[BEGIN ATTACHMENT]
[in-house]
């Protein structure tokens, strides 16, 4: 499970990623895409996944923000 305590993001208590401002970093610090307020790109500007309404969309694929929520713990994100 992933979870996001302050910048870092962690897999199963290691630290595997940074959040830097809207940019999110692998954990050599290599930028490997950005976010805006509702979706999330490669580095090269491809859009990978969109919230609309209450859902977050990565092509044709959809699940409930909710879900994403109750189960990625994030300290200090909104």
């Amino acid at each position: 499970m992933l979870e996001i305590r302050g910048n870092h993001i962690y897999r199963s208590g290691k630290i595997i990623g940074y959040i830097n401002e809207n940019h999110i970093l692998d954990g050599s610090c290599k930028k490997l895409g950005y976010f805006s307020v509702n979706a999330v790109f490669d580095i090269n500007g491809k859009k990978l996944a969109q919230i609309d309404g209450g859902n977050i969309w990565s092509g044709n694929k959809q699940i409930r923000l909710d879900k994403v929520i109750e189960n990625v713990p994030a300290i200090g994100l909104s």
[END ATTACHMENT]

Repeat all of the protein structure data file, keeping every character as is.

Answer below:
[in-house]
């Protein structure tokens, strides 16, 4: 499970990623895409996944923000 305590993001208590401002970093610090307020790109500007309404969309694929929520713990994100 992933979870996001302050910048870092962690897999199963290691630290595997940074959040830097809207940019999110692998954990050599290599930028490997950005976010805006509702979706999330490669580095090269491809859009990978969109919230609309209450859902977050990565092509044709959809699940409930909710879900994403109750189960990625994030300290200090909104």
């Amino acid at each position: 499970m992933l979870e996001i305590r302050g910048n870092h993001i962690y897999r199963s208590g290691k630290i595997i990623g940074y959040i830097n401002e809207n940019h999110i970093l692998d954990g050599s610090c290599k930028k490997l895409g950005y976010f805006s307020v509702n979706a999330v790109f490669d580095i090269n500007g491809k859009k990978l996944a969109q919230i609309d309404g209450g859902n977050i969309w990565s092509g044709n694929k959809q699940i409930r923000l909710d879900k994403v929520i109750e189960n990625v713990p994030a300290i200090g994100l909104s």